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From: Yuval Ronen (ronen_yuval_at_[hidden])
Date: 2006-06-09 10:45:15

Beman Dawes wrote:
>> what I suggested before (and obviously failed to convince): There should
>> be a set of Integer types for various sizes/alignments, which could be
>> used without any relation to endianness (which probably means native
>> endianness, just as using a simple 'int' or 'uint32_t' means native
>> endianness).
> What I'm missing is the motivation. Other than for endian I/O, I'm not
> able to visualize any need for integers of various sizes/alignments
> beyond those already provided by <cstdint>.

They are needed for the exact same reason you wrote class endian in the
first place.

You described your motivation as dealing with large files containing
records. These records could contain integer types, and you wanted to be
portable, and therefore store them in a declared endianness, rather than
an unknown native endianness. You also wanted to be very economical with
storage requirements, so you used an weird-sized, unaligned integers.

That's perfectly fine. Now lets just take this exact example, and remove
the need for portability. If I write code that I *know* will run on a
homogeneous set of platforms, and I want to save the performance penalty
imposed by the non-native endianness, then I'd like to use native
endianness. The need for weird-sized unaligned integers to save space
didn't disappear. It's still there. Hence the need for these Integer
types for various sizes/alignments.

Bottom line, is that I believe the need for these integer types exists
(for space efficiency, or other reasons) even without the endianness
specifications, and the latter should be built around them, and not
interleaved with them.

> In any case, such types would seem to fit better into an integer library
> than a library providing endian byte-holders.

Absolutely, that's what I was saying. These types should reside in
Boost.Integer, and Boost.Endian should just accept them (and others) as
template parameters.

>> - I think that using bits numbering is better than bytes, because a)
>> uniformity with the types in <cstdint> is *very* important, IMO and b)
>> as some noted, the size of a char is not necessarily 8 bits (so help me
>> God if I understand why this is more useful than harmful), so bits
>> numbering is less ambiguous than bytes (and maybe this is the reason why
>> it was chosen to be used in <cstdint>).
> <cstdint> is about integers, where the number of bits is critical, even
> if not exactly a certain number of bytes.
> <boost/endian.hpp> is about endian byte-holders, where the number of
> bytes is critical, even if not exactly matching the architecture's
> integer number of bits.

boost/endian is not about integers? How can it be not? The *only* area
where endianness is relevant is with integers. A buffer of bytes has no,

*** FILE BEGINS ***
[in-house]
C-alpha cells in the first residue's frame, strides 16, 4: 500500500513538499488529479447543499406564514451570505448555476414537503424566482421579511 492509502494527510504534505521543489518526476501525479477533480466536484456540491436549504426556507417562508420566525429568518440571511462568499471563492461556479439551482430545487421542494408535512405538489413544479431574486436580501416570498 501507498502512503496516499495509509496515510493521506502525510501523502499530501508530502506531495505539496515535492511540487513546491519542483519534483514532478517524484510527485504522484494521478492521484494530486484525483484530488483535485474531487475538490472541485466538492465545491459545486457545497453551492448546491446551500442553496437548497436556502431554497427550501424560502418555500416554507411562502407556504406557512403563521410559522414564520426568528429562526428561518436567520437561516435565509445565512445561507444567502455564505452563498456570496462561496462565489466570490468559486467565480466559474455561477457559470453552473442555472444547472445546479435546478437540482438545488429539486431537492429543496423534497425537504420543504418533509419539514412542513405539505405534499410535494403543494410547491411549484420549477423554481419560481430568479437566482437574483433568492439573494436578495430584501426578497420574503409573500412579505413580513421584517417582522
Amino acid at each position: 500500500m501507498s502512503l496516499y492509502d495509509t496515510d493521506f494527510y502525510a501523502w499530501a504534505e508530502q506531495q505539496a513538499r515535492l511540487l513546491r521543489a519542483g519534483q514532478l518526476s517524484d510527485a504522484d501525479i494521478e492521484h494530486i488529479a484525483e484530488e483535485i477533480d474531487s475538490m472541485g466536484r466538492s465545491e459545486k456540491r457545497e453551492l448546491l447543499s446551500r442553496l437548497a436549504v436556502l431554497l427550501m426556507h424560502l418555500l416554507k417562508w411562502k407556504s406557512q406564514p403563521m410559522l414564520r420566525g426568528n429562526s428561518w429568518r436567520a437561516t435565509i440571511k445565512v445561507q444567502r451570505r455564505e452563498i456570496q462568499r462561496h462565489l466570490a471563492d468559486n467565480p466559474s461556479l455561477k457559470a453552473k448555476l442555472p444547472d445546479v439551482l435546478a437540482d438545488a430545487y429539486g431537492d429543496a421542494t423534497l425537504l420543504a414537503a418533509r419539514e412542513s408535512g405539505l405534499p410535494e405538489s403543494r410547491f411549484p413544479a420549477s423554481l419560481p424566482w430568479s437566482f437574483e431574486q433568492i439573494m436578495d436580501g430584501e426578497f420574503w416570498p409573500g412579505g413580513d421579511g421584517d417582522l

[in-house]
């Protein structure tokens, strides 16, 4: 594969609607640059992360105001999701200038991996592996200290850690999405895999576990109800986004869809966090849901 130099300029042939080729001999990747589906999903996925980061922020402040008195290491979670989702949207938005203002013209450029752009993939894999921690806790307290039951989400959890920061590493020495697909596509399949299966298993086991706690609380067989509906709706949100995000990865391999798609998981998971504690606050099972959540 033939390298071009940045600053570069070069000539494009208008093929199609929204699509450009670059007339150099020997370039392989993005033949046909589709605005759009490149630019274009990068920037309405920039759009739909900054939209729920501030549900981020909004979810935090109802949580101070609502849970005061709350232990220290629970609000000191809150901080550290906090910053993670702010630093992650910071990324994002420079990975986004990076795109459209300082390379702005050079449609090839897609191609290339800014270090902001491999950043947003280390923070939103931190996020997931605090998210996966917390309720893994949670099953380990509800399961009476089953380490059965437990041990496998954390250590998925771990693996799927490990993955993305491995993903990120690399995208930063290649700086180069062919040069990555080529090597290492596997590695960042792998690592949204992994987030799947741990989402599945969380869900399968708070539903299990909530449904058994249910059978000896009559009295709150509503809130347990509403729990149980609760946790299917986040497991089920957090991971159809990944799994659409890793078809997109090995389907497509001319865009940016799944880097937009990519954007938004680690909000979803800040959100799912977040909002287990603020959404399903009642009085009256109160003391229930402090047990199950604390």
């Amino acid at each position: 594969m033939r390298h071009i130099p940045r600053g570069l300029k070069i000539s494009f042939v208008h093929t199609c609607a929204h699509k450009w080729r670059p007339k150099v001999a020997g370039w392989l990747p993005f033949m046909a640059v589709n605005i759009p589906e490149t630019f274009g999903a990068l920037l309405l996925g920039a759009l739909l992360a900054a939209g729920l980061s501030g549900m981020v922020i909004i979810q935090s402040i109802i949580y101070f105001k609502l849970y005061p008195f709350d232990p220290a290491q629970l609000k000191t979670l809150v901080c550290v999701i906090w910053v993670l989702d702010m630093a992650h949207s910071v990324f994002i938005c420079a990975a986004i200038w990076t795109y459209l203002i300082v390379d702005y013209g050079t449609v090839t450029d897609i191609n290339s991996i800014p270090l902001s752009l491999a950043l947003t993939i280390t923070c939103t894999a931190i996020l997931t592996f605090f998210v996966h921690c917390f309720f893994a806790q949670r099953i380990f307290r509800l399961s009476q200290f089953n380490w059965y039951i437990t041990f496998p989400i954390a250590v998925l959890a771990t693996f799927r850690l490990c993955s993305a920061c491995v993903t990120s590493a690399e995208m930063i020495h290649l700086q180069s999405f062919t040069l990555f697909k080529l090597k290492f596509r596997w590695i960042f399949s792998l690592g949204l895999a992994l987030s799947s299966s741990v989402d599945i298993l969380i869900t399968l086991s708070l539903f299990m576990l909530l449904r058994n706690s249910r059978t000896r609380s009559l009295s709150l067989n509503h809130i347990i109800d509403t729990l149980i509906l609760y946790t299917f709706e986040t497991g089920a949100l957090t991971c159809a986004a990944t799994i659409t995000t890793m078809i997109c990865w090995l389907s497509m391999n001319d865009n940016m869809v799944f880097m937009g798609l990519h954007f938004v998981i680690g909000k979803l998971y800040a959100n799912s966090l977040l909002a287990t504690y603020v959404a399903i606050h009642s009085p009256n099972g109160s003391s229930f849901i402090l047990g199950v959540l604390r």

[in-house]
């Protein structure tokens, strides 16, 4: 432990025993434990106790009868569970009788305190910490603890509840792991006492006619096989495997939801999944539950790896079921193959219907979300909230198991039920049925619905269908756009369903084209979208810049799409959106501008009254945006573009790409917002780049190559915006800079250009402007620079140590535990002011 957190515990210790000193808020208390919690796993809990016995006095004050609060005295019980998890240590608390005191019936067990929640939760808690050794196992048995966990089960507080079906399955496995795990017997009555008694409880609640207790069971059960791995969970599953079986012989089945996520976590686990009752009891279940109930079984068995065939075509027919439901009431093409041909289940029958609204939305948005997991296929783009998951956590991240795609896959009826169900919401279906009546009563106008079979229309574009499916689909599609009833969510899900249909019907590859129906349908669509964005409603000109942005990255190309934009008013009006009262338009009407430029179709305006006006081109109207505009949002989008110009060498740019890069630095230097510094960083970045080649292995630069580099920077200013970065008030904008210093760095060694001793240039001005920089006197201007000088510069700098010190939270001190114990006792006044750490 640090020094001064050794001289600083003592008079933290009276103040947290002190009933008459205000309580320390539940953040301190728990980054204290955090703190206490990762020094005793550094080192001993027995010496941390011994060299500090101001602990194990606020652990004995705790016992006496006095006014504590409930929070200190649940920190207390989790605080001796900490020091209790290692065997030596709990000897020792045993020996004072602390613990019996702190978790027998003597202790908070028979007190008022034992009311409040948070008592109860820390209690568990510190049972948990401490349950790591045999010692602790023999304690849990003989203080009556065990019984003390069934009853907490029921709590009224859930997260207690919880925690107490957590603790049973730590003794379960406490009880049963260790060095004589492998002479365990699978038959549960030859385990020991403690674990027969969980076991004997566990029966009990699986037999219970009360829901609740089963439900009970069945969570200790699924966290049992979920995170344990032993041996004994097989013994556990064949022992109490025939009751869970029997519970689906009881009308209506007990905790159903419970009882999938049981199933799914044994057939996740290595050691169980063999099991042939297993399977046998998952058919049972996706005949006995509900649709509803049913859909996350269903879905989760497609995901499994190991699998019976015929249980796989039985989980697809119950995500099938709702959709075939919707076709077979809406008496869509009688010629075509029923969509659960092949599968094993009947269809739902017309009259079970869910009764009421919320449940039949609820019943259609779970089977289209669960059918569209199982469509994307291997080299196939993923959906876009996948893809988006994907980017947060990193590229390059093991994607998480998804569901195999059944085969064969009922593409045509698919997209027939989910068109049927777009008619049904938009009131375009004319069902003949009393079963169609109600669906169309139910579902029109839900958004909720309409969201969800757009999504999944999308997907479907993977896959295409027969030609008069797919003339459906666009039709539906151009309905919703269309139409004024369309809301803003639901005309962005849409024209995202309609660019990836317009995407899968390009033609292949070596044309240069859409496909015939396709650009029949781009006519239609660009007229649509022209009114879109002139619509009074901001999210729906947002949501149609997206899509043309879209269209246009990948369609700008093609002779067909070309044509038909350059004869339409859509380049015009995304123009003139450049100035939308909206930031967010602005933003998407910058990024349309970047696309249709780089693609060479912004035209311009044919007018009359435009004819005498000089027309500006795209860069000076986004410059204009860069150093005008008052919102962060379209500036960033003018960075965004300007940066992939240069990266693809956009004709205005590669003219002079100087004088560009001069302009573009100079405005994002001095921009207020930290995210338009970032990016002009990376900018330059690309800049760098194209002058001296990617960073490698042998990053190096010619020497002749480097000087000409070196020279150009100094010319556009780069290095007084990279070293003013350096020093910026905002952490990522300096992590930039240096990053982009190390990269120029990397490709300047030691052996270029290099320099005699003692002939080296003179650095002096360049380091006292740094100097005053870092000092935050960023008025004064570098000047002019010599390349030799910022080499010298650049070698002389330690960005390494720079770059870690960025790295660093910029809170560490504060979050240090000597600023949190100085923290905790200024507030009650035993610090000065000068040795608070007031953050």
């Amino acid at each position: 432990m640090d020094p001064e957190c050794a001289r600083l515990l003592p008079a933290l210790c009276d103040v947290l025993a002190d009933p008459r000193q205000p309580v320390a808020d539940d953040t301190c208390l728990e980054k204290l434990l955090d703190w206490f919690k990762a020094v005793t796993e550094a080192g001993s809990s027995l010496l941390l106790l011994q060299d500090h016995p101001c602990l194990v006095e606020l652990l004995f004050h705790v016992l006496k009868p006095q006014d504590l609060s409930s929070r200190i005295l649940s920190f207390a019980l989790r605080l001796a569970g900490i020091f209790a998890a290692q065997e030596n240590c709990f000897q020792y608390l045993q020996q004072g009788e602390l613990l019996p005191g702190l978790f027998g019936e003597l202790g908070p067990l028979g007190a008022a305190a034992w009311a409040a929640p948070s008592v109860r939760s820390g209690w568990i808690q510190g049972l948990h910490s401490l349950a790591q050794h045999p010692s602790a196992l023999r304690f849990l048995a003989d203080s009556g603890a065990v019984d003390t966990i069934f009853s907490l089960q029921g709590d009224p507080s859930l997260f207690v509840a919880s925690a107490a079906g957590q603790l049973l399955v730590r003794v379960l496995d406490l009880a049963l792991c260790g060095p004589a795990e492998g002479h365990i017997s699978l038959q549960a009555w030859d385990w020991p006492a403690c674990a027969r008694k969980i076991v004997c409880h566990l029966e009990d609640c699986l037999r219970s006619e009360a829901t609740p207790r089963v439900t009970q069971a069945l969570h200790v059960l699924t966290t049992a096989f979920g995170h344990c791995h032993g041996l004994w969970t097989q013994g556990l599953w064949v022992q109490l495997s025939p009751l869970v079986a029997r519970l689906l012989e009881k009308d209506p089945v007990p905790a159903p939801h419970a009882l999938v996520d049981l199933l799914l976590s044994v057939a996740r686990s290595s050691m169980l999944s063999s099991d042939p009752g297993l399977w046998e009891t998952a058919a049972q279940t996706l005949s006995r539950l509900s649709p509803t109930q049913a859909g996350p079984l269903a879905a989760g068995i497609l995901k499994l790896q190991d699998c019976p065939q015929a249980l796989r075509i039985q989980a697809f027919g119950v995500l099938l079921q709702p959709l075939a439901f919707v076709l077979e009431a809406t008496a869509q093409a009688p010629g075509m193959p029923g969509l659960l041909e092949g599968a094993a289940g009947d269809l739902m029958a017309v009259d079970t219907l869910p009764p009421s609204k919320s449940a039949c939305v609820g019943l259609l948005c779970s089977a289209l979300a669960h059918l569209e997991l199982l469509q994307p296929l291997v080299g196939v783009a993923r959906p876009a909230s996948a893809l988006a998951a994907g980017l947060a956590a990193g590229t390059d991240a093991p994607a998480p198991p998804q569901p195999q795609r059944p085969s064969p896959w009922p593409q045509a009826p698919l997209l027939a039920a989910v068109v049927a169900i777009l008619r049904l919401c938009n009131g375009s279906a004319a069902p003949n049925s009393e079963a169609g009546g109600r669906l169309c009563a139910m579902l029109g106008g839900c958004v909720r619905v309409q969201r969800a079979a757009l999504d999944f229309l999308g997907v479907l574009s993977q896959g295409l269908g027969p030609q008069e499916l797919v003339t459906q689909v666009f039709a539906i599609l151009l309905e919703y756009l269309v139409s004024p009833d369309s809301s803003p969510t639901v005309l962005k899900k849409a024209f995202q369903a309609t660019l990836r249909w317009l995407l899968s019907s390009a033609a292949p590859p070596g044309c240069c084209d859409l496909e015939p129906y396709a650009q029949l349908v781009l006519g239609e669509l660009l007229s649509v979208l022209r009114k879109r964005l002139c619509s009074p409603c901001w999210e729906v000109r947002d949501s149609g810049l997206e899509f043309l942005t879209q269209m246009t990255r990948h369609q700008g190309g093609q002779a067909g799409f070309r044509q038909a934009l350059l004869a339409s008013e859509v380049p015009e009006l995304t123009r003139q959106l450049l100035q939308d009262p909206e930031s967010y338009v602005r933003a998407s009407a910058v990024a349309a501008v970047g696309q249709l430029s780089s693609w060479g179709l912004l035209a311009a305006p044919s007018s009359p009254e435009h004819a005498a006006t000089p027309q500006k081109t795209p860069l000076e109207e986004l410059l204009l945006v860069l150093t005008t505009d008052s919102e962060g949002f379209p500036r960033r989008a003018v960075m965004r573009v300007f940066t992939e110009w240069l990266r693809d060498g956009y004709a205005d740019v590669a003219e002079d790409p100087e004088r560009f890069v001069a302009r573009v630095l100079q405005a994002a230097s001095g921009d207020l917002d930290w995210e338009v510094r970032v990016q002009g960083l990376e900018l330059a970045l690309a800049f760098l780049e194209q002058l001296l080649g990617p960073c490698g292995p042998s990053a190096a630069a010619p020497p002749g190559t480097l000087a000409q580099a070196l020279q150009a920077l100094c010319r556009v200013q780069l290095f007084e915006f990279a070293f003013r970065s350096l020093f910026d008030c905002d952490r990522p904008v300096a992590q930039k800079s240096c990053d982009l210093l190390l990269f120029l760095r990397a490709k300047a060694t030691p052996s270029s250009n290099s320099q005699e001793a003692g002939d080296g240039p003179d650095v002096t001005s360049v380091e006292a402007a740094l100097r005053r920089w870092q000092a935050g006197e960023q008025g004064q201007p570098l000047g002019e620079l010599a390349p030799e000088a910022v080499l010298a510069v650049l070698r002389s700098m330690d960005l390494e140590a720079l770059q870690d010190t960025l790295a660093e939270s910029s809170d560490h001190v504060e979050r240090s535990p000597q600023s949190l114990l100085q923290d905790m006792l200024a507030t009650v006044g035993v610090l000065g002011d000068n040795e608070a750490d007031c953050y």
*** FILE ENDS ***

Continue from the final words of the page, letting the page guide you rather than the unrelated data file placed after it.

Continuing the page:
and doesn't need any, endianness. That's why I think an *integer* type
is the parameter to the endian classes. It seems we agree on that,
because your code does exactly this - passes integer types to the endian

>> Actually, it just occurred to me
>> that if portability between different platforms (with different
>> CHAR_BITS) is our main concern here, then it *must* be bits, isn't it?
> CHAR_BITS is fixed at 8. It never varies.

I'm certainly not a standard expert, but several posters in this thread,
and in the Boost.Asio review thread, claimed that CHAR_BITS can be
larger than 8. I had no knowledge of my own here, so I relied on it. If
this is wrong, then I am wrong as well. My apologies for that.

> It really sounds like your concern is applications involving integers,
> and an endian class is the wrong tool to solve your problem. Is that
> possibly the case?

My concern is applications involving integers, that's correct, but I see
no contradiction between this and the endian topic. As I explained
above, I believe concern in applications involving integers is in fact a
pre-requisite for dealing with endianness.

>> - Is aligned more common than unaligned, or vice-versa? It sounds
>> logical to me, that since the POD integers types (int and friends) are
>> aligned, it should also be the 'default' behavior of any class mimicking
>> them, including of course, the endian class. The conclusion is that
>> instead of prefixing 'a' or 'aligned_' to the aligned types, the
>> unaligned types should get a prefix ('unaligned_'?).
> Unaligned (including the very common sub-cases of aligned by
> happenstance, careful placement, or padding) covers the vast majority of
> the uses in my experience. Forced alignment is a (somewhat dangerous)
> optimization that I would not recommend except to endian experts who
> understand the risks involved.

Let me understand, are you saying that using an int somewhere is
"aligned by happenstance", and therefore considered "unaligned"?

>> - Having an enum with values such as 'big', 'aligned_big', 'little',
>> 'aligned_little', etc, just cries for separation. The enum should have
>> only 'big' and 'little', and the endian template can accept one more
>> template argument - 'bool aligned'.
> My initial implementation did have an additional template argument,
> taking an enum:
> enum alignment { unaligned, aligned };

Looks excellent.

> But having an additional argument meant that defaulting didn't work
> well. It is nice to be able to default the lengths for aligned.

I have to admit that I don't understand how adding the 'enum alignment'
as a first or second template argument (before or after the 'endianness'
argument) caused any problems with the default length argument. Sounds
harmless to me.

> Thanks,
> --Beman

My pleasure,

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